POV-Ray : Documentation : 1.3.10.7 Ray-sphere intersection
 POV-Ray 3.6 Documentation Online View

#### 1.3.10.7 Ray-sphere intersection

```#macro calcRaySphereIntersection(P, D, sphereInd)
#local V = P-Coord[sphereInd][0];
#local R = Coord[sphereInd][1].x;

#local DV = vdot(D, V);
#local D2 = vdot(D, D);
#local SQ = DV*DV-D2*(vdot(V, V)-R*R);
#if(SQ < 0) #local Result = -1;
#else
#local SQ = sqrt(SQ);
#local T1 = (-DV+SQ)/D2;
#local T2 = (-DV-SQ)/D2;
#local Result = (T1<T2 ? T1 : T2);
#end
Result
#end
```

This is the core of the whole raytracing process.

First let's see how a macro works (if you know it, just skip the following section):

##### 1.3.10.7.1 Inner workings of a #macro

A macro works like a substitution command (similar to the #define macros in the C programming language). The body of the macro is in practice inserted in the place where the macro is called. For example you can use a macro like this:

```#macro UnitSphere()
sphere { 0,1 }
#end

object { UnitSphere() pigment { rgb 1 } }
```

The result of this code is, in effect, as if you had written:

```object { sphere { 0,1 } pigment { rgb 1 } }
```

Of course there is no reason in making this, as you could have just #declared the `UnitSphere` as a sphere of radius 1. However, the power of macros kick in when you start using macro parameters. For example:

```#macro Sphere(Radius)
#end

object { Sphere(3) pigment { rgb 1 } }
```

Now you can use the macro `Sphere` to create a sphere with the specified radius. Of course this does not make much sense either, as you could just write the sphere primitive directly because it is so short, but this example is intentionally short to show how it works; the macros become very handy when they create something much more complicated than just a sphere.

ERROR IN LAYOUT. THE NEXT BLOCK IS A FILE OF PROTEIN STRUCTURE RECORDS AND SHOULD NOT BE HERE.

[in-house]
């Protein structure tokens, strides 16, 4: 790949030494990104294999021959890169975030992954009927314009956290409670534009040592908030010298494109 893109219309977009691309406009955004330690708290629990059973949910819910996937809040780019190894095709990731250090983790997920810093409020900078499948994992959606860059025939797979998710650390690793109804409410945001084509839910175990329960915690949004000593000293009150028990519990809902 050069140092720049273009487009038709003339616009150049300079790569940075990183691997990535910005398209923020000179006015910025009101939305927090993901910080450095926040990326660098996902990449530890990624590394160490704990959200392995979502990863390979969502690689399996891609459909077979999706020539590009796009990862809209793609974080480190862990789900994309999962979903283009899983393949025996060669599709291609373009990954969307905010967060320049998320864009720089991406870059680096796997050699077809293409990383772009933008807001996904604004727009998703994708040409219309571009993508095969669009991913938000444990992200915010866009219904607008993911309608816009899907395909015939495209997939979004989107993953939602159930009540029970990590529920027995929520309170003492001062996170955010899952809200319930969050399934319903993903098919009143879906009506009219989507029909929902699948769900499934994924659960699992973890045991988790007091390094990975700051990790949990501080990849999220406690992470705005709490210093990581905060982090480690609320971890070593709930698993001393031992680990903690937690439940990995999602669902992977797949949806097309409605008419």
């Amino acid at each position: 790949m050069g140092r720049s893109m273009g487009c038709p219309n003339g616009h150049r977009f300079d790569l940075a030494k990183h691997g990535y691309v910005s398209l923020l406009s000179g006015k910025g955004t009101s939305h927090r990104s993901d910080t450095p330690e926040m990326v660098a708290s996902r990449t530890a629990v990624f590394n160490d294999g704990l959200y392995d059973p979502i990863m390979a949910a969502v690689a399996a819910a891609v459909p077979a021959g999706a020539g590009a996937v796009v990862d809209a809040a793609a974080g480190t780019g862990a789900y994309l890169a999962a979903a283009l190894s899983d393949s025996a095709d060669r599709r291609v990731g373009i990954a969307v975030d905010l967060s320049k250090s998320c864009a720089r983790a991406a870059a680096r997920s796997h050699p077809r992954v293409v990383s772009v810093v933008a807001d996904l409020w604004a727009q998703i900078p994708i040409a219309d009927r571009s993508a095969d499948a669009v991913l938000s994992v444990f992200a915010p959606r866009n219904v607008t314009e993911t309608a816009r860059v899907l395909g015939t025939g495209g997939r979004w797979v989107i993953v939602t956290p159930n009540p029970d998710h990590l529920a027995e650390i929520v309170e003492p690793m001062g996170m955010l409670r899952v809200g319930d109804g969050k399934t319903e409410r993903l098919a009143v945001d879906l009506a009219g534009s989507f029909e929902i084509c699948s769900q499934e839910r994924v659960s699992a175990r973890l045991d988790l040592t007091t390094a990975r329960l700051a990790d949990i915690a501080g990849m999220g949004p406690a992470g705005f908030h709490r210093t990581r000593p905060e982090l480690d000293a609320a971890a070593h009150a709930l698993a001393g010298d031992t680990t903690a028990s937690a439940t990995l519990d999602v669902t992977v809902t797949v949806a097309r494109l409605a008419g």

There is one important difference between macros in POV-Ray and real substitution macros: Any `#local` statement inside the macro definition will be parsed at the visibility level of the macro only, that is, it will have no effect on the environment where the macro was called from. The following example shows what I am talking about:

```#macro Sphere(Radius)
#local Color = <1,1,1>;
sphere { 0, Radius pigment { rgb Color } }
#end

#declare Color = <1,0,0>;
object { Sphere(3) }
// 'Color' is still <1,0,0> here,
// thus the following box will be red:
box { -1,1 pigment { rgb Color } }
```

In the example above, although the macro creates a local identifier called `Color` and there is an identifier with the same name at global level, the local definition does not affect the global one. Also even if there was not any global definition of `Color`, the one inside the macro is not seen outside it.

There is one important exception to this, and this is one of the most powerful features of macros (thanks to this they can be used as if they were functions): If an identifier (be it local or global) appears alone in the body of a macro (usually at the end), its value will be passed outside the macro (as if it was a return value). The following example shows how this works:

```#macro Factorial(N)
#local Result = 1;
#local Ind = 2;
#while(Ind <= N)
#local Result = Result*Ind;
#local Ind = Ind+1;
#end
Result
#end

#declare Value = Factorial(5);
```

Although the identifier `Result` is local to the macro, its value is passed as if it was a return value because of the last line of the macro (where `Result` appears alone) and thus the identifier `Value` will be set to the factorial of 5.

##### 1.3.10.7.2 The ray-sphere intersection macro

Here is again the macro at the beginning of the page so that you do not have to scroll so much in order to see it:

```#macro calcRaySphereIntersection(P, D, sphereInd)
#local V = P-Coord[sphereInd][0];
#local R = Coord[sphereInd][1].x;

#local DV = vdot(D, V);
#local D2 = vdot(D, D);
#local SQ = DV*DV-D2*(vdot(V, V)-R*R);